Stray Polyps from the Internest
Simple Pendulum wave animation. You can see the wave go from travelling waves, to standing waves, to a (briefly) beating pulse, and then chaotic motion, and back to travelling. Perhaps its just me, but this is clearer on the real thing.
“This animation may be subject to floating-point errors.”
But it’s beautiful. | credit to Jeff Irwin
“Located in Borgloon, Belgium, ‘Reading Between The Lines’ is a nearly transparent steel church designed by Belgian architect studio Gijs Van Vaerenbergh. The 10-meter high structure consists of 100 evenly spaced steel layers stacked in the form of a steeple and seems to dissolve into the landscape when viewed at certain angles.”
[Image found here.]
The DeMoulin Bros. Co. supplied hazing equipment for fraternal organization initiations in the early 1900s. Some of the gaffes were truly bizarre.
Apparently the company is out of the fraternity prank business and has moved onto other products: scary marching band uniforms.
[Top image from here; tiled images from .pdf found here; more info here.]
Bonus: Here’s a restored “Fuzzy Wonder” (and a “Spanker”).
House Rent Boogie, John Lee Hooker, from Endless Boogie (1971). Homeschooled and illiterate, Hooker ran away from home at the age of 14. He used various pseudonyms throughout his career (including John Lee Booker, Johnny Lee, John Lee, John Lee Cooker, Texas Slim, Delta John, Birmingham Sam and his Magic Guitar, Johnny Williams, and the Boogie Man) to evade low-paying recording contracts.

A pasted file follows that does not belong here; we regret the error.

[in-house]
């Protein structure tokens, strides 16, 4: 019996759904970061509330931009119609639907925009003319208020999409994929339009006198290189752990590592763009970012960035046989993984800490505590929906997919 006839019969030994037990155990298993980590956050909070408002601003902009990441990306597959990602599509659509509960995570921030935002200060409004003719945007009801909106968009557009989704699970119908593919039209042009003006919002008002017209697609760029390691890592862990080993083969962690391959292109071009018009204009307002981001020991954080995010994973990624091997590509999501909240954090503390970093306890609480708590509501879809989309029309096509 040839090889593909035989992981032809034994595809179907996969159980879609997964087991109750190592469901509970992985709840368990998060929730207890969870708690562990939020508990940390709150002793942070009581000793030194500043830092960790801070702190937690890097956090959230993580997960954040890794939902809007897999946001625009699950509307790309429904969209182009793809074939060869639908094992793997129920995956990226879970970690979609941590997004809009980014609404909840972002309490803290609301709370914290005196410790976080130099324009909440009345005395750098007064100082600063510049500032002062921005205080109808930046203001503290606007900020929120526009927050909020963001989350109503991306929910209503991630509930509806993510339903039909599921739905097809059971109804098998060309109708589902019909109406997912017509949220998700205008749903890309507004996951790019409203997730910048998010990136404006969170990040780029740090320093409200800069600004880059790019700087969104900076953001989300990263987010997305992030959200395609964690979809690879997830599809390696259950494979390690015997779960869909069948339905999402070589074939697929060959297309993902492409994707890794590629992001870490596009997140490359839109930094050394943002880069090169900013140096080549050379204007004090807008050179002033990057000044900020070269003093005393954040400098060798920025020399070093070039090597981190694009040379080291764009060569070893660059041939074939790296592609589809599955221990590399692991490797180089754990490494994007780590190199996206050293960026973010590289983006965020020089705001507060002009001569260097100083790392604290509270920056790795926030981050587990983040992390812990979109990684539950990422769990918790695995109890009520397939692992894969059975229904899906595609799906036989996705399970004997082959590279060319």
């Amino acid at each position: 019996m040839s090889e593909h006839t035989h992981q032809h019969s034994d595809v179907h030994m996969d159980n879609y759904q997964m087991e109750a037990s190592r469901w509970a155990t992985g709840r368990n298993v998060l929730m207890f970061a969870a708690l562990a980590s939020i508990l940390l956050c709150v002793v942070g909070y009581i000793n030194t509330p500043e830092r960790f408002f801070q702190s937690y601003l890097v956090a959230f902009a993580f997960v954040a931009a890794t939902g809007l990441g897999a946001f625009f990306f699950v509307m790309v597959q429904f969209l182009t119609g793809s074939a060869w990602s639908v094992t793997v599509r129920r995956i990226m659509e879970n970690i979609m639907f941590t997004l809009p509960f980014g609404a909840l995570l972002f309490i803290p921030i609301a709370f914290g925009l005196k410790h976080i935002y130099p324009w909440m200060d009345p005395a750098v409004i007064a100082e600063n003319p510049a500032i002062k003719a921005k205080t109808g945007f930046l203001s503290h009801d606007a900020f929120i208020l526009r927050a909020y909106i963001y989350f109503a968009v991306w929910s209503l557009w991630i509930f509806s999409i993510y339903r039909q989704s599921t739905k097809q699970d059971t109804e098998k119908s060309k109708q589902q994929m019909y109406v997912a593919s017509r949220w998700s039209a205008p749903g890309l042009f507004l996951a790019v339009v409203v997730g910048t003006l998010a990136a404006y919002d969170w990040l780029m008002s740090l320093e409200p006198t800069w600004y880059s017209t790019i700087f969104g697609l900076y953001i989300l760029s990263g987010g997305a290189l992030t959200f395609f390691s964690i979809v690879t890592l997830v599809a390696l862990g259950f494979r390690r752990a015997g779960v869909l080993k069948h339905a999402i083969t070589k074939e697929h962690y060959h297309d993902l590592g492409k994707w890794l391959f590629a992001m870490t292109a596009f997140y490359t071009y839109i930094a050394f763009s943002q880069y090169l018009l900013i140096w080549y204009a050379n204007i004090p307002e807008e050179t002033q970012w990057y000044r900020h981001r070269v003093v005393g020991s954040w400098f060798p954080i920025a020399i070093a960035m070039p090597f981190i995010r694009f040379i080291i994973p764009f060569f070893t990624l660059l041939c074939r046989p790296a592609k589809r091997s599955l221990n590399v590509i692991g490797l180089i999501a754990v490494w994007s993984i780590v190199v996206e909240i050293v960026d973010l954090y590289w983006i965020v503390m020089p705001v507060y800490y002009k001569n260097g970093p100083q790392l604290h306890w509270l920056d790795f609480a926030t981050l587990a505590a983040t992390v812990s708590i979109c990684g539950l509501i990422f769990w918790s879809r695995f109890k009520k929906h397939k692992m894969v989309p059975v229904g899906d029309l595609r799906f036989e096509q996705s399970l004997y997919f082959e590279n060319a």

How Canadian children are born.
20 Brilliant Ways To Organize Your Cats
Download the Hazard Fraught Tools catalog [via].
Never heard Dominick the Donkey until yesterday.
Thanks a wad, 2020.
Original Stack O’ Lee Blues (1927) by Long ‘Cleve’ Reed and Little Harvey Hill – the Down Home Boys.
An amazing thing happened when a non-communicative dementia patient heard the music of his youth.
[Top image found in an ad somewhere and I messed with it.]
From the Archives: 1 year ago. 5 years ago. 10 years ago.
Great animation followed by “the making of” [via].
Paul Whiteman was known as the King of Jazz, and no one as yet has come near carrying that title with more certainty and dignity. – Duke Ellington
Remastered footage from the 1930 movie King of Jazz (filmed entirely in two-color Technicolor) featured the Paul Whiteman Orchestra performing Happy Feet. Some amazing dance moves in that clip.
The Jubalaires – Orville Brooks, Ted Brooks, J.C. Ginyard & George McFadden – were a gospel group who recorded in the 40’s & 50’s. This version of Noah has a unnecessary modification towards the end, but it sorta works.
Singin’ in the Rain is one of the better ads I’ve seen, and I’m still not sure what they’re selling. [via].
I guess that’s eclectic enough for this edition. Have a great holiday weekend, see you tomorrow for the the post-Christmas sales.
[Original image found here.]